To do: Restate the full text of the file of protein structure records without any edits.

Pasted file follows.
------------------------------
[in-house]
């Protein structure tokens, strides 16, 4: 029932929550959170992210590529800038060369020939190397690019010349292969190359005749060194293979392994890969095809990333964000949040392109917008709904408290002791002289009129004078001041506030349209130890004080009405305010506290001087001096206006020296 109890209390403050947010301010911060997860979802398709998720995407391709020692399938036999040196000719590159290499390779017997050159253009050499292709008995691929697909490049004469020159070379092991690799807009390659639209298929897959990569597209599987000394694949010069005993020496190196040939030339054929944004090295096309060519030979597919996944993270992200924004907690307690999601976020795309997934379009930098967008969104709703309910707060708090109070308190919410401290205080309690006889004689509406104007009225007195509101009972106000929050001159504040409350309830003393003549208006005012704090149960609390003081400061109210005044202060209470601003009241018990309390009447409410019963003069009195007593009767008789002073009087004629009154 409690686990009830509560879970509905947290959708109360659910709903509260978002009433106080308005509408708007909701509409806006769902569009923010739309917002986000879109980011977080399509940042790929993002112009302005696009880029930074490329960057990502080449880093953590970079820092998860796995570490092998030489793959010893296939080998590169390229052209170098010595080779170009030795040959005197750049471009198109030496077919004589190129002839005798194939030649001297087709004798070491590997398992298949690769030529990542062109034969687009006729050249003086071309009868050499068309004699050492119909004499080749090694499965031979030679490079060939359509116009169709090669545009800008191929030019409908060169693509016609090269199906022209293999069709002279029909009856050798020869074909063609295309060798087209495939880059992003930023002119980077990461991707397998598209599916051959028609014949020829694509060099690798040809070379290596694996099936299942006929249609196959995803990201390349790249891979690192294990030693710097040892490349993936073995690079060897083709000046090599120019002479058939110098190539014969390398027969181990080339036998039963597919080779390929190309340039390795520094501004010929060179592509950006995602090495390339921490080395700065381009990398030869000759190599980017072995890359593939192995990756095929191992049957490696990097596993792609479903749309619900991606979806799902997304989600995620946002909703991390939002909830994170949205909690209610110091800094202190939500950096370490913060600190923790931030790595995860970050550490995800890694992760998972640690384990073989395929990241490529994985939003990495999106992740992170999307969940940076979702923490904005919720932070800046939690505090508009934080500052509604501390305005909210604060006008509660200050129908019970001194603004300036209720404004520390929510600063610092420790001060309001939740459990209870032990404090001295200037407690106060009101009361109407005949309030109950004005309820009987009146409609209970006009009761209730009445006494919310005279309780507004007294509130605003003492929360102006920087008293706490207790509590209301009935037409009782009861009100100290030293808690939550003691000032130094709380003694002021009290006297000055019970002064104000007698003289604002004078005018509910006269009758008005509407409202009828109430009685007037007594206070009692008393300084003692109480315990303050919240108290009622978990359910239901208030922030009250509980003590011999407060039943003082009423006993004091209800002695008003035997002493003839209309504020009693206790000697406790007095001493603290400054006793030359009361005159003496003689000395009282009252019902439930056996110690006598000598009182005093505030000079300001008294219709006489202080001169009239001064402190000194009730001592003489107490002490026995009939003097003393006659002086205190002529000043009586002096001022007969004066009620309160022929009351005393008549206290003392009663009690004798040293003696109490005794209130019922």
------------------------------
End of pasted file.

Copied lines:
[in-house]
């Protein structure tokens, strides 16, 4: 029932929550959170992210590529800038060369020939190397690019010349292969190359005749060194293979392994890969095809990333964000949040392109917008709904408290002791002289009129004078001041506030349209130890004080009405305010506290001087001096206006020296 109890209390403050947010301010911060997860979802398709998720995407391709020692399938036999040196000719590159290499390779017997050159253009050499292709008995691929697909490049004469020159070379092991690799807009390659639209298929897959990569597209599987000394694949010069005993020496190196040939030339054929944004090295096309060519030979597919996944993270992200924004907690307690999601976020795309997934379009930098967008969104709703309910707060708090109070308190919410401290205080309690006889004689509406104007009225007195509101009972106000929050001159504040409350309830003393003549208006005012704090149960609390003081400061109210005044202060209470601003009241018990309390009447409410019963003069009195007593009767008789002073009087004629009154 409690686990009830509560879970509905947290959708109360659910709903509260978002009433106080308005509408708007909701509409806006769902569009923010739309917002986000879109980011977080399509940042790929993002112009302005696009880029930074490329960057990502080449880093953590970079820092998860796995570490092998030489793959010893296939080998590169390229052209170098010595080779170009030795040959005197750049471009198109030496077919004589190129002839005798194939030649001297087709004798070491590997398992298949690769030529990542062109034969687009006729050249003086071309009868050499068309004699050492119909004499080749090694499965031979030679490079060939359509116009169709090669545009800008191929030019409908060169693509016609090269199906022209293999069709002279029909009856050798020869074909063609295309060798087209495939880059992003930023002119980077990461991707397998598209599916051959028609014949020829694509060099690798040809070379290596694996099936299942006929249609196959995803990201390349790249891979690192294990030693710097040892490349993936073995690079060897083709000046090599120019002479058939110098190539014969390398027969181990080339036998039963597919080779390929190309340039390795520094501004010929060179592509950006995602090495390339921490080395700065381009990398030869000759190599980017072995890359593939192995990756095929191992049957490696990097596993792609479903749309619900991606979806799902997304989600995620946002909703991390939002909830994170949205909690209610110091800094202190939500950096370490913060600190923790931030790595995860970050550490995800890694992760998972640690384990073989395929990241490529994985939003990495999106992740992170999307969940940076979702923490904005919720932070800046939690505090508009934080500052509604501390305005909210604060006008509660200050129908019970001194603004300036209720404004520390929510600063610092420790001060309001939740459990209870032990404090001295200037407690106060009101009361109407005949309030109950004005309820009987009146409609209970006009009761209730009445006494919310005279309780507004007294509130605003003492929360102006920087008293706490207790509590209301009935037409009782009861009100100290030293808690939550003691000032130094709380003694002021009290006297000055019970002064104000007698003289604002004078005018509910006269009758008005509407409202009828109430009685007037007594206070009692008393300084003692109480315990303050919240108290009622978990359910239901208030922030009250509980003590011999407060039943003082009423006993004091209800002695008003035997002493003839209309504020009693206790000697406790007095001493603290400054006793030359009361005159003496003689000395009282009252019902439930056996110690006598000598009182005093505030000079300001008294219709006489202080001169009239001064402190000194009730001592003489107490002490026995009939003097003393006659002086205190002529000043009586002096001022007969004066009620309160022929009351005393008549206290003392009663009690004798040293003696109490005794209130019922």